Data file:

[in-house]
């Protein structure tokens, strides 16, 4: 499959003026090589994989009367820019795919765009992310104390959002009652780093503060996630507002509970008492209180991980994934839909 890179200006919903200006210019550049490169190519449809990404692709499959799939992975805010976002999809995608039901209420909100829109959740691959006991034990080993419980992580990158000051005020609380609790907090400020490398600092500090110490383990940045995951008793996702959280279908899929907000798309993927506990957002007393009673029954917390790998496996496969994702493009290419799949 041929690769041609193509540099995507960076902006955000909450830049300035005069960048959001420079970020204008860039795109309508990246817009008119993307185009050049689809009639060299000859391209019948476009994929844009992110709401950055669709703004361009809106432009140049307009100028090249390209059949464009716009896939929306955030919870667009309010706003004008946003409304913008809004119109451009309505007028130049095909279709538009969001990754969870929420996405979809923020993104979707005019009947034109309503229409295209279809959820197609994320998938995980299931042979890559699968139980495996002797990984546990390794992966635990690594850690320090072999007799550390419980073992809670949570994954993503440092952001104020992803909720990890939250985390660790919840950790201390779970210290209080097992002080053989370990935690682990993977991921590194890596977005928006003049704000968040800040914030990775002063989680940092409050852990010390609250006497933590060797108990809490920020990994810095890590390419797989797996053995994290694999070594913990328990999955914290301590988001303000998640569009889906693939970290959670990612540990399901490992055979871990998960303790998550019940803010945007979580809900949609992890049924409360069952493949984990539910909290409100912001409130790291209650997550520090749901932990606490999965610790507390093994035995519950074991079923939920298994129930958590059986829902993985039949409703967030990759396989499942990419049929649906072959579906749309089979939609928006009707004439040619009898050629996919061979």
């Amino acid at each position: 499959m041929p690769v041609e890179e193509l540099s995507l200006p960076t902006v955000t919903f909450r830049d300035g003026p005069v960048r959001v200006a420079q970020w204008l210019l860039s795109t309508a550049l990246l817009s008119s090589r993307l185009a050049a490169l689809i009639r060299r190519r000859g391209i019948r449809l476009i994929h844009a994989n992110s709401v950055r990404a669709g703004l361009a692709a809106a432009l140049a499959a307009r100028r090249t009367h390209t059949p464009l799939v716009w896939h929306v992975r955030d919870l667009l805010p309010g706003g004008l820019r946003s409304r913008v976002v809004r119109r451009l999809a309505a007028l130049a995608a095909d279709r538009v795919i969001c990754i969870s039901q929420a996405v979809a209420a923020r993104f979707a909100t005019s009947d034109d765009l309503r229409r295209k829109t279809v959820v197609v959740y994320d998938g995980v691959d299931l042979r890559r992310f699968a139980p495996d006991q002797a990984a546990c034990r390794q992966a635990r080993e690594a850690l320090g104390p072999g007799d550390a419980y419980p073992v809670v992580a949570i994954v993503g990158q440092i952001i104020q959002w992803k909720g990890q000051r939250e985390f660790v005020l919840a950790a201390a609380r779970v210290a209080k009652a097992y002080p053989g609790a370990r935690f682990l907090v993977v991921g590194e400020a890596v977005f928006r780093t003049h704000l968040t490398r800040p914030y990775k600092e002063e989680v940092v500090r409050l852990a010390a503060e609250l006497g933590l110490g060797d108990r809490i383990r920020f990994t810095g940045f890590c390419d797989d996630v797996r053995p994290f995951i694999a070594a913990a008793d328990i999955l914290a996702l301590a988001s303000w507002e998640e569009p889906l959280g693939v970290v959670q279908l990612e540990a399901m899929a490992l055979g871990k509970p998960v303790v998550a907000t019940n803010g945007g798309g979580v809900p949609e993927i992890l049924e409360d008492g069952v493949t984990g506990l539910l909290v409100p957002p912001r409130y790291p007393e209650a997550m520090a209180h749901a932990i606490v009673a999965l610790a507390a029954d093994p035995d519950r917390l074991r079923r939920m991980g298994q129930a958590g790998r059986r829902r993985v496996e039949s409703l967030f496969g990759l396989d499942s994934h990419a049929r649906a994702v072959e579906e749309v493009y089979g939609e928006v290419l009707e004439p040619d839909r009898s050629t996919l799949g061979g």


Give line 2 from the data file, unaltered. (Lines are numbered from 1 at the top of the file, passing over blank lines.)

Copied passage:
């Protein structure tokens, strides 16, 4: 499959003026090589994989009367820019795919765009992310104390959002009652780093503060996630507002509970008492209180991980994934839909 890179200006919903200006210019550049490169190519449809990404692709499959799939992975805010976002999809995608039901209420909100829109959740691959006991034990080993419980992580990158000051005020609380609790907090400020490398600092500090110490383990940045995951008793996702959280279908899929907000798309993927506990957002007393009673029954917390790998496996496969994702493009290419799949 041929690769041609193509540099995507960076902006955000909450830049300035005069960048959001420079970020204008860039795109309508990246817009008119993307185009050049689809009639060299000859391209019948476009994929844009992110709401950055669709703004361009809106432009140049307009100028090249390209059949464009716009896939929306955030919870667009309010706003004008946003409304913008809004119109451009309505007028130049095909279709538009969001990754969870929420996405979809923020993104979707005019009947034109309503229409295209279809959820197609994320998938995980299931042979890559699968139980495996002797990984546990390794992966635990690594850690320090072999007799550390419980073992809670949570994954993503440092952001104020992803909720990890939250985390660790919840950790201390779970210290209080097992002080053989370990935690682990993977991921590194890596977005928006003049704000968040800040914030990775002063989680940092409050852990010390609250006497933590060797108990809490920020990994810095890590390419797989797996053995994290694999070594913990328990999955914290301590988001303000998640569009889906693939970290959670990612540990399901490992055979871990998960303790998550019940803010945007979580809900949609992890049924409360069952493949984990539910909290409100912001409130790291209650997550520090749901932990606490999965610790507390093994035995519950074991079923939920298994129930958590059986829902993985039949409703967030990759396989499942990419049929649906072959579906749309089979939609928006009707004439040619009898050629996919061979």